The formal dedication of the Papadakis Integrated Sciences Building, Sept. 20 officially marked the opening of Drexel’s newest building, which coincided with the start of fall term classes.
As previously reported in The Triangle, the Integrated Sciences Building located at 33rd and Chestnut streets has seven classrooms and one lecture hall, as well as 11 laboratories, all ready for fall term classes. With a substantial amount of classroom space lost due to the demolition of Matheson Hall, the opening of this newest Drexel building comes at a very opportune time.
“It’s a really great facility in terms of structure and environment, and the classrooms are laid out really well — much better than some of the older buildings,” Rob Oberholzer, a pre-junior biology major, said. Oberholzer’s microbiology for health professionals class is in the ISB.
Named after the late Constantine Papadakis, Drexel University president from 1995 until his death in 2009, the structure holds 39 research and teaching laboratories, and the first floor of the facility holds lecture halls and a 230-seat auditorium. Development began roughly five years ago in the fall of 2006.[A1]
Another defining part of the Papadakis Integrated Sciences Building is also located in the atrium. The five-story biowall, the only one of its kind at an American university, reaches over 1,570 square feet and holds over 20 different types of plants that make up the 1,100 individual plants located on the wall.
“I love the structure of the building and the biowall adds a great feel to the place. It’s in line with the rapid growth and progress taking place at Drexel currently,” Neha Ramani, a sophomore biomedical engineering major, said. Her human physiology class is located at the Integrated Sciences Building.
The opening of the newest Drexel facility follows the May announcement of the University’s partnership with the Academy of Natural Sciences, the oldest natural history museum in the country. The ISB promotes science research with over 150,000 square feet of space devoted to laboratories, classrooms, and collaborative space for professors and students with concentrations in biology, chemistry and biomedical engineering. The union of the two Philadelphia institutions was discussed at the Sept. 20 opening attended by Drexel faculty and professional staff.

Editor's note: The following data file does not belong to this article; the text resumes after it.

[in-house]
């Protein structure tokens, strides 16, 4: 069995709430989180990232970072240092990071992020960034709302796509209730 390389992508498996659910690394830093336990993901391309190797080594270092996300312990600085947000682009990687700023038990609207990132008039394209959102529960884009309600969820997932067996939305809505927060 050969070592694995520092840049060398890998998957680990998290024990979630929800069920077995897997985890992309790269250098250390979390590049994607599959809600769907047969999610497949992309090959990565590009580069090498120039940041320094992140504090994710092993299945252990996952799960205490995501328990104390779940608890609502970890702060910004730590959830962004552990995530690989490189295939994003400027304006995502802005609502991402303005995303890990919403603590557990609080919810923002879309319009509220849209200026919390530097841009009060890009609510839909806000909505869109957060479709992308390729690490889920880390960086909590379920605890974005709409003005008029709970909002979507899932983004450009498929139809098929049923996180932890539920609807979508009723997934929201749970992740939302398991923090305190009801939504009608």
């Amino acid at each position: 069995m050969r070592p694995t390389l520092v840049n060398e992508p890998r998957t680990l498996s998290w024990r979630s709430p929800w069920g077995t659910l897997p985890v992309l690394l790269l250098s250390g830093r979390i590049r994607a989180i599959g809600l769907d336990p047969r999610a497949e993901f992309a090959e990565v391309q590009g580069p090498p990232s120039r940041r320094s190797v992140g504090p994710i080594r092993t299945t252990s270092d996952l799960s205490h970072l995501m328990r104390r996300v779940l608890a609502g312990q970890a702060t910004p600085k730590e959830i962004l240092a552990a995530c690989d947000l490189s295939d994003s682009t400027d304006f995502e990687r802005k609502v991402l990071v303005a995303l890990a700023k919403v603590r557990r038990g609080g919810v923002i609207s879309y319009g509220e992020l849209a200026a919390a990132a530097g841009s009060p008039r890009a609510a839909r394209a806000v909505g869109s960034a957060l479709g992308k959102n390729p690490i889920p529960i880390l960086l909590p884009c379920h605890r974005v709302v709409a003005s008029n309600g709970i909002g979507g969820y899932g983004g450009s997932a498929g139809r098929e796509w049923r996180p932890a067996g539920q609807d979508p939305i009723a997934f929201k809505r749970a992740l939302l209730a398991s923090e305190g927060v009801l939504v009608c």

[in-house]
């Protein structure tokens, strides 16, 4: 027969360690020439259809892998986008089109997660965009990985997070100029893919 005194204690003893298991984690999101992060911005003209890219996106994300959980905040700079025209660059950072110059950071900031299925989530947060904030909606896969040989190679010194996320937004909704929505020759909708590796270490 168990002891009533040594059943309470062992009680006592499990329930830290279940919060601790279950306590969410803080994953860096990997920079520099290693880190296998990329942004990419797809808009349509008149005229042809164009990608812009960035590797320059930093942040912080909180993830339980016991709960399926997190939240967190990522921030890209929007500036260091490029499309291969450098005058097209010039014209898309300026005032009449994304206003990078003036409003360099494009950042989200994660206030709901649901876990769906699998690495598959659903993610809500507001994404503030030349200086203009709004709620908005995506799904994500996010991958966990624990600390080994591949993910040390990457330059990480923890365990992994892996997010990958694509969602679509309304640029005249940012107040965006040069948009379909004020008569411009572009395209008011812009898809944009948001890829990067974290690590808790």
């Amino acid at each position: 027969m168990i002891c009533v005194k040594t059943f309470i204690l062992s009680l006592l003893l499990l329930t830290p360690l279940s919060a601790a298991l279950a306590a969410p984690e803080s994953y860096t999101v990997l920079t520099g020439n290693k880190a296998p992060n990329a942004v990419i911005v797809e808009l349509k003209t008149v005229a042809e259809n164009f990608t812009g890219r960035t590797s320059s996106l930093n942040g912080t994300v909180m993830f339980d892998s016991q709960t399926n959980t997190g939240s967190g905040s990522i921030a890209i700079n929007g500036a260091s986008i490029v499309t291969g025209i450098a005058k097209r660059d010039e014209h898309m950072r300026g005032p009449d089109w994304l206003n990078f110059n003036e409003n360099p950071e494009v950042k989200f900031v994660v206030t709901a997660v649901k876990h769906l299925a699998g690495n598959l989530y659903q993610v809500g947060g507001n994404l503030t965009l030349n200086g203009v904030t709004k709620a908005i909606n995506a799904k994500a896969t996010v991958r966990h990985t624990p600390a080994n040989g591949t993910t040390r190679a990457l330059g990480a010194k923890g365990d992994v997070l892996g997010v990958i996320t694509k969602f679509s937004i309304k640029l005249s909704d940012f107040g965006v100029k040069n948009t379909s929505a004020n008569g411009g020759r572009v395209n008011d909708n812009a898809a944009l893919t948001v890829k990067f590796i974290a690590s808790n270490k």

Several notable University members spoke at the opening, including President John A. Fry, College of Arts and Sciences Dean Donna Murasko and Maria R. Papadakis, the former University President’s daughter. Political leaders including Councilwoman Jannie L. Blackwell, chairman of the board of trustees Richard A. Greenawalt and John H. Estey also spoke. Estey was the chief of staff for former PennsylvaniaGov. Edward G. Rendell. He spoke on the governor’s behalf.
Biological sciences major Sarah Michelson also spoke at the ISB opening, praising the building’s construction for its ability to provide students and faculty with ample space for conducting classes and doing research.
“It’s certainly a welcomed upgrade from Stratton Hall,” she said. .
Councilwoman Blackwell read a resolution from the City of Philadelphia that listed all of Papadakis’ accomplishments and announced that the area of Chestnut Street from 31st Street to 33rd Street will be renamed “Papadakis Place.”
At the end of the ceremony, a portrait of Papadakis was also unveiled and can be seen in its current position, to the right of the biowall in the atrium.
According to Murasko, the entering class of biology majors in 2000, five years after Papadakis first joined Drexel as president, was 50 students. But just 10 years later, the number of biology majors rose to 265 incoming students. Murasko noted that the ISB enables Drexel to adequately handle the increasing numbers of students in the science disciplines.
The Integrated Sciences Building is expected to be the first LEED-certified building of Drexel and to receive a 4 Green Globes rating from the Green Building Initiative.
“As an environmental studies major, it makes me happy to see that Drexel is making its building more environmentally friendly,” sophomore Lauren Donaghy said. She has a general ecology class and an environmental science and society class in the Integrated Sciences Building.
Under Papadakis’ tutelage, the total enrollment at Drexel increased by more than 130 percent, with the full-time undergraduate enrollment growing by 144 percent. Almost simultaneously, freshman applications increased by nearly 700 percent, and the median SAT score of accepted students increased to 1202 by 2009. To accommodate the growing school, the number of faculty members doubled under Papadakis’ reign, making Drexel the ninth-largest employer in Greater Philadelphia.
Papadakis also pushed for the opening of the Drexel University College of Medicine and the Earle Mack School of Law, which received full accreditation from the American Bar Association in August. The creation of the Drexel law school solidified Drexel’s ranking as the first American top-ranked doctoral university to open a law school in more than 25 years.
And in a move that foreshadowed Papadakis’ insight and skill in enhancing Drexel with new technology, Papadakis helped Drexel become the first major university with a wireless campus in 2000, and two years later the University was the first of its kind to offer a Web portal to school information for wireless devices.